Take a quick look around your home. How many items are powered by batteries? Of these, how many contain small, disc-shaped batteries? These “button batteries” lurk nearly everywhere — and they could be turning your home into a dangerous environment.
Many parents are just now becoming aware of the danger small batteries can pose for children. Toddlers, in particular, are at risk any time they play with toys that contain button cells. The urgency of the issue can be seen in the formation of a national Button Battery Task Force. Since then, manufacturers have stepped up their game by implementing higher standards for securing battery compartments. Despite all this, injuries tied to button batteries remain shockingly common.
Button batteries aren’t going away anytime soon, nor are they likely to be any safer for the time being. As such, parents either need to remove products powered by these batteries from their lives, or, more realistically, learn how to operate them safely. Below, we delve into these dangers while explaining what can be done to keep vulnerable children safe — and when help from a DC product liability attorney may be necessary.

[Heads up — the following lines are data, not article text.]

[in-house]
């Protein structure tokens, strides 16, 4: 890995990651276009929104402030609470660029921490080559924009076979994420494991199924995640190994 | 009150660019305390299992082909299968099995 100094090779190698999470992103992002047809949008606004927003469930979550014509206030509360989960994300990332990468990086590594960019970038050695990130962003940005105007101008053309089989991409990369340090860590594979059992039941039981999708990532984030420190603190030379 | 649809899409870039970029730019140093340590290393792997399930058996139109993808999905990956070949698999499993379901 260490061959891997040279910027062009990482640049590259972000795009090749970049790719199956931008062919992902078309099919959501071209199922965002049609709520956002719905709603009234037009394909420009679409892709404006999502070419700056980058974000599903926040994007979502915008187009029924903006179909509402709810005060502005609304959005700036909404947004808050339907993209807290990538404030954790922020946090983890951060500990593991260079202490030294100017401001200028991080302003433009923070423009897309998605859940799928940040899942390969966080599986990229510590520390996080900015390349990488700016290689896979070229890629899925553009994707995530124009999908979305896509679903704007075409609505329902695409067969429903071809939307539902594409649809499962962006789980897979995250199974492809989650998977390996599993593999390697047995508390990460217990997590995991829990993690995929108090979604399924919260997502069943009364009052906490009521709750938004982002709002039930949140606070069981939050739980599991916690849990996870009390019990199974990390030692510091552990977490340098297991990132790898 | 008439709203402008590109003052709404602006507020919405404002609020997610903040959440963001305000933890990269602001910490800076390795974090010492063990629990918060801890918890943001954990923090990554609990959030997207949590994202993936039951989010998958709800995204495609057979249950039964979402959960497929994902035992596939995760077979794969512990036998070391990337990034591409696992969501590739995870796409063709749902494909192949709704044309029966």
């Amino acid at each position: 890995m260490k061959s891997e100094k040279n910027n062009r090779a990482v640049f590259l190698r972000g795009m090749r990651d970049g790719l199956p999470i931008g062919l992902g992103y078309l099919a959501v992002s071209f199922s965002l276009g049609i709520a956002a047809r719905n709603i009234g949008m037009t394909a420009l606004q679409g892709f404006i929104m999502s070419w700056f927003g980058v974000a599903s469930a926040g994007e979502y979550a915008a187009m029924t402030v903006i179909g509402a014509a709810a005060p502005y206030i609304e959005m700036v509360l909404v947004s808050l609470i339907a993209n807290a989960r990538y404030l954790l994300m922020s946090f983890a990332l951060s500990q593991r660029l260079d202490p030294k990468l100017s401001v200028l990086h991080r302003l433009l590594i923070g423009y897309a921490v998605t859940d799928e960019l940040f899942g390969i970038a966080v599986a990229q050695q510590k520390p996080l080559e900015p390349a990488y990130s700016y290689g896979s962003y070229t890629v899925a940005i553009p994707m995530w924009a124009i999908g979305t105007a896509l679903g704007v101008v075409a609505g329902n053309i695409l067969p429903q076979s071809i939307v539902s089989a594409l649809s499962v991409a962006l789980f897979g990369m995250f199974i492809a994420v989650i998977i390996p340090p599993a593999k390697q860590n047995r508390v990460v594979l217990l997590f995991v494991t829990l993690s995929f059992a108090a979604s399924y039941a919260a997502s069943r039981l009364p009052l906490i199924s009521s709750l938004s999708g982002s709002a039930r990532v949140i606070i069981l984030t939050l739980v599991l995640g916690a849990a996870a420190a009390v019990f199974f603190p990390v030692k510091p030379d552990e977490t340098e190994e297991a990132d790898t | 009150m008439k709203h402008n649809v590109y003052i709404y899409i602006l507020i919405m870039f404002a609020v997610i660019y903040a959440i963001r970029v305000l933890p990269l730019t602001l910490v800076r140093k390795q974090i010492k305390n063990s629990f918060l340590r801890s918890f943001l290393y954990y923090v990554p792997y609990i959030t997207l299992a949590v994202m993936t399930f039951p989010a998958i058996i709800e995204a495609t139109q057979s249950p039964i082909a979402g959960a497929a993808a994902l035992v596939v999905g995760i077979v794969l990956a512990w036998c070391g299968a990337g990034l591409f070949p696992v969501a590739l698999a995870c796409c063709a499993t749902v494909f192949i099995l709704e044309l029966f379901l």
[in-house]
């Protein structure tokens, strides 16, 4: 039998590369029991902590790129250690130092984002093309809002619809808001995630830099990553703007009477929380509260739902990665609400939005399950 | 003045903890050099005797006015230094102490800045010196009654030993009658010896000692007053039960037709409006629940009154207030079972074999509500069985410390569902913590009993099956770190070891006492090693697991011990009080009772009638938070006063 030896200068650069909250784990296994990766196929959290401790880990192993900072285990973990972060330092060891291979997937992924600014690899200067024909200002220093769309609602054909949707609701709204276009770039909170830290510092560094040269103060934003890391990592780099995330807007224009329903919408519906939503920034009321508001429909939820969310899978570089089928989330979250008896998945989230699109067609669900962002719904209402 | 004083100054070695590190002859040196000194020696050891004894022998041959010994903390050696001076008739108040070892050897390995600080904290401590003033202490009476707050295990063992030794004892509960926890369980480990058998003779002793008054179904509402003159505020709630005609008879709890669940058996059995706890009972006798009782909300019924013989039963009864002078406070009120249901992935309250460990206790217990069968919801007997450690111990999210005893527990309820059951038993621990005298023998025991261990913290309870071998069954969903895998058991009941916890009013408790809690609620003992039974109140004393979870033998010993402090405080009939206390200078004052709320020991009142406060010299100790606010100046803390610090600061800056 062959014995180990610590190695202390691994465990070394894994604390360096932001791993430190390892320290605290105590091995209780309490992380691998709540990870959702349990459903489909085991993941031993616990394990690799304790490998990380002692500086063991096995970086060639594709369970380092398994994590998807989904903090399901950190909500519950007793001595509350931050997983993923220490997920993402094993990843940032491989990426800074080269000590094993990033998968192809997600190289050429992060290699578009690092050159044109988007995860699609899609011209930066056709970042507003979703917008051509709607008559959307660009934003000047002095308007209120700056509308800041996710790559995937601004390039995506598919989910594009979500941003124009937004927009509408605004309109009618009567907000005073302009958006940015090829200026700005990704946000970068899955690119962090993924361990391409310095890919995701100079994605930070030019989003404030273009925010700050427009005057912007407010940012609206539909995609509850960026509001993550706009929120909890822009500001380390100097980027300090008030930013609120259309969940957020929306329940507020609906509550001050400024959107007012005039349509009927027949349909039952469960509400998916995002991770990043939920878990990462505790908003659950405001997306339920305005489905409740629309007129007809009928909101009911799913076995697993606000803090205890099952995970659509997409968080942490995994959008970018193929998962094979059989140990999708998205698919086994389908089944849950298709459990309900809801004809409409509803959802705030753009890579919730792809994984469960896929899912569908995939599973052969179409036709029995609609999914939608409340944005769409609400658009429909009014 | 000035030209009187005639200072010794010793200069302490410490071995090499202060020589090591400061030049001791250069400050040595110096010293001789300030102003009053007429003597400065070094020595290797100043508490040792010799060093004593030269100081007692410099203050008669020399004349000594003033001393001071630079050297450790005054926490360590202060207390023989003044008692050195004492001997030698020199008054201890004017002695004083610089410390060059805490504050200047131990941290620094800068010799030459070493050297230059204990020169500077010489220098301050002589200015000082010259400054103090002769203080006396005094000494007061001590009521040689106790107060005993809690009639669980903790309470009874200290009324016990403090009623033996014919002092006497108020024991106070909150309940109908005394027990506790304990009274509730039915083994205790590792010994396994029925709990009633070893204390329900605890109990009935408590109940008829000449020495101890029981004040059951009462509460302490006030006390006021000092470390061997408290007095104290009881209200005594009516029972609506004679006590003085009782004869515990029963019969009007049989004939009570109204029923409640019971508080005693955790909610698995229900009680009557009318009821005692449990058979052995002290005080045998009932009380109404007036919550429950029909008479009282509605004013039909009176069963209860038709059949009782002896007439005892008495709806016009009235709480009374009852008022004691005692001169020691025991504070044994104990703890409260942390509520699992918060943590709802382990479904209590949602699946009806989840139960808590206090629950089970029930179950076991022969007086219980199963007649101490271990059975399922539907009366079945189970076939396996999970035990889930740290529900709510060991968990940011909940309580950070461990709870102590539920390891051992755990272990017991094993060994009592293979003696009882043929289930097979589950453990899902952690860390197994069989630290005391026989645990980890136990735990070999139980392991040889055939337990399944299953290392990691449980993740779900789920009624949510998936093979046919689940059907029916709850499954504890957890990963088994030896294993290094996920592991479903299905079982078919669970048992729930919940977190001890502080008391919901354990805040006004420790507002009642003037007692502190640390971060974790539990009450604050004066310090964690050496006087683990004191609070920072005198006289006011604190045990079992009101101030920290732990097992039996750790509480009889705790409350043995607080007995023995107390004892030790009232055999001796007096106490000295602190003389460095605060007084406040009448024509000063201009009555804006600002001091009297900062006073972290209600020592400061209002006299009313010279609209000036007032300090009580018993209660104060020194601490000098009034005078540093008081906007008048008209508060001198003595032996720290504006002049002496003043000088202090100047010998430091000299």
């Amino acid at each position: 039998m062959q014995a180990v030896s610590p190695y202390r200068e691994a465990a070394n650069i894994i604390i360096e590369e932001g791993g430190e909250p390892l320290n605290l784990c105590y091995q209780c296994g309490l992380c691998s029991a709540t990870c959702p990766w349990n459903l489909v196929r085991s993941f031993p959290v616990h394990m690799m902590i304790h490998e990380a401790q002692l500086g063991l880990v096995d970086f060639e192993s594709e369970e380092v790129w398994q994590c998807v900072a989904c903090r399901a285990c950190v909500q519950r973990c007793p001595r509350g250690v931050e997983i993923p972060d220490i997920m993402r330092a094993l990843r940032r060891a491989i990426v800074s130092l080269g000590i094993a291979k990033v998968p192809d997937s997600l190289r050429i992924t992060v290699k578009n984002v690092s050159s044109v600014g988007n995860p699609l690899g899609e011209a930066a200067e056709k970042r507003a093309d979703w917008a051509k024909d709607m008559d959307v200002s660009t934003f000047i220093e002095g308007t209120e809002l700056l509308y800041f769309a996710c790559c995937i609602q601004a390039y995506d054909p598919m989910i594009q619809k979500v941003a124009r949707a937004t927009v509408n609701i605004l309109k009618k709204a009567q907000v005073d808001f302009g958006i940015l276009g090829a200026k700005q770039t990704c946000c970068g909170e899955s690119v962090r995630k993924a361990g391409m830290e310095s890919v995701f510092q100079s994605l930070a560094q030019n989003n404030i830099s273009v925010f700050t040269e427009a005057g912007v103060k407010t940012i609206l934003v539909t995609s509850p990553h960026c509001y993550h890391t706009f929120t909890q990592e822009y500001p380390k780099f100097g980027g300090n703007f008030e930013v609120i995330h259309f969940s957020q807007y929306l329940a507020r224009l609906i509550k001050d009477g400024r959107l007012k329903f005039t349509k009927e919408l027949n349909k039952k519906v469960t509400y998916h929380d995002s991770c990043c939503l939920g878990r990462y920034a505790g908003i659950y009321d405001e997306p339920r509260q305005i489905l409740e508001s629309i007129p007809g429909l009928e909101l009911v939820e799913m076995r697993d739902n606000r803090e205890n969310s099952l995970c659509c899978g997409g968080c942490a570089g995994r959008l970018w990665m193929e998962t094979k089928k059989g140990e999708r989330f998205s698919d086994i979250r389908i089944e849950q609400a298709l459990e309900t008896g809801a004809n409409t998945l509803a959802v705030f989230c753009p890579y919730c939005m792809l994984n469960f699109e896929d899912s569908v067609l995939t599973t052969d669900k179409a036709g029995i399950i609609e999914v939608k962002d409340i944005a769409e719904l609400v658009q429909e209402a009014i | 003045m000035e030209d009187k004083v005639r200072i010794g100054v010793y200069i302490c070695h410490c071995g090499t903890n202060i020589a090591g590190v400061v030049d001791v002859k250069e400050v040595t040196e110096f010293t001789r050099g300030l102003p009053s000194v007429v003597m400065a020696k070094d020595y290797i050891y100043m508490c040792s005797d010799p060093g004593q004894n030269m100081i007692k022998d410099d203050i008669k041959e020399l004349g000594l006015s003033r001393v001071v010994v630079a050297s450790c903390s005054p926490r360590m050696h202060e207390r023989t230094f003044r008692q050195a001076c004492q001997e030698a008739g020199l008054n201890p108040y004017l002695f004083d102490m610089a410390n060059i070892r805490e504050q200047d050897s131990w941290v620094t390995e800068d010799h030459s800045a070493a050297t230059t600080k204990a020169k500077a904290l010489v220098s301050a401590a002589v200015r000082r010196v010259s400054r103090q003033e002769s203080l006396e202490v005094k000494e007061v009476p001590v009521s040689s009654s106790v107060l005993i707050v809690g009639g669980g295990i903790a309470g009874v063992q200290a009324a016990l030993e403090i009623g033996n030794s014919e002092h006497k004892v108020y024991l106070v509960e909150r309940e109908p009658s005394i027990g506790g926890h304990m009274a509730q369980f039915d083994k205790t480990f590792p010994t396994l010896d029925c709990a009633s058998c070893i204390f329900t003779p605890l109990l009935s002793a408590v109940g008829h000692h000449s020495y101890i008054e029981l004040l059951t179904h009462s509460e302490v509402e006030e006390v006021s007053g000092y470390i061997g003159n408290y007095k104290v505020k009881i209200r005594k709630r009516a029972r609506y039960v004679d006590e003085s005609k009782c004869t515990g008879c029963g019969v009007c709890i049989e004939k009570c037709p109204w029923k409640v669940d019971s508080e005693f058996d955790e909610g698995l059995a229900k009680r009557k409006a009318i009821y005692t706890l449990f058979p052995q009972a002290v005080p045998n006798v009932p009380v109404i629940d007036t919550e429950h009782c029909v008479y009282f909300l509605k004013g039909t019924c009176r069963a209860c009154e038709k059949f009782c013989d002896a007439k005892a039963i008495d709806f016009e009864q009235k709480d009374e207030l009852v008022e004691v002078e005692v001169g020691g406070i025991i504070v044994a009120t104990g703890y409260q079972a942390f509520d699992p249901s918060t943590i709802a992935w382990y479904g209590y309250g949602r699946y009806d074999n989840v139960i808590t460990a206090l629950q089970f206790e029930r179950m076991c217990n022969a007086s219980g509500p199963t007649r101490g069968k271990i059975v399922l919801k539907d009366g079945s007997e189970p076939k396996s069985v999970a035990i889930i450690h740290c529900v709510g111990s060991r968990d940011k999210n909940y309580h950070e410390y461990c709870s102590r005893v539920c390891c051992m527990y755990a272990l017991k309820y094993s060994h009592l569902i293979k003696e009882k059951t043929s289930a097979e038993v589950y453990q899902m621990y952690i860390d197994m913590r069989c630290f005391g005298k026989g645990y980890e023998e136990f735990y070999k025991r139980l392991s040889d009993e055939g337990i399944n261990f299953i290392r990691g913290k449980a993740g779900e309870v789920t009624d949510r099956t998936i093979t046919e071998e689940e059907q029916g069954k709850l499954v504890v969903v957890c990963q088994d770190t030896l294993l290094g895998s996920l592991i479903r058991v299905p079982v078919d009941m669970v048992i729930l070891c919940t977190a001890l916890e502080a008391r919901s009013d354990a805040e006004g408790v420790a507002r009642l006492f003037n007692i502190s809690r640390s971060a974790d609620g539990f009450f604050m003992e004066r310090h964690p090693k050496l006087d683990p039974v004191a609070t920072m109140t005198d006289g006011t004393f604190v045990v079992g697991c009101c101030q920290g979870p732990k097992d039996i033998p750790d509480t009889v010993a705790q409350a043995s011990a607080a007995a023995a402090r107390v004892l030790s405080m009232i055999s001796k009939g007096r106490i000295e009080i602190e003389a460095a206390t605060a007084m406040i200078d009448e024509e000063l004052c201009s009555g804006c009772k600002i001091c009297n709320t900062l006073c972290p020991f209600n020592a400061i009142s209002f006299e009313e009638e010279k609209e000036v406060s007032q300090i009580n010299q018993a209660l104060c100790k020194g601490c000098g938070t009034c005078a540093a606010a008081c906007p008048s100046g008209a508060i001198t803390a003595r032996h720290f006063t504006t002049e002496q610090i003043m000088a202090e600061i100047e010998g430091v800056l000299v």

What Are Button Batteries? Where Are They Found?
Today’s electronic devices are smaller and more stylish than ever. This sleek aesthetic is made possible, in part, by the diminutive button batteries that power many products. Also known as lithium coin batteries or button cells, these single-cell batteries are notoriously small. Most measure somewhere between 5 and 20 millimeters in diameter.
These days, button batteries can be found not only in the most popular devices, but also, in a surprising variety of toys. Typically, if a toy is small and doesn’t need to be plugged in, it contains a button battery. Increasingly, these are also found in household items such as remote controls and car keys.
Why Are Button Batteries Dangerous?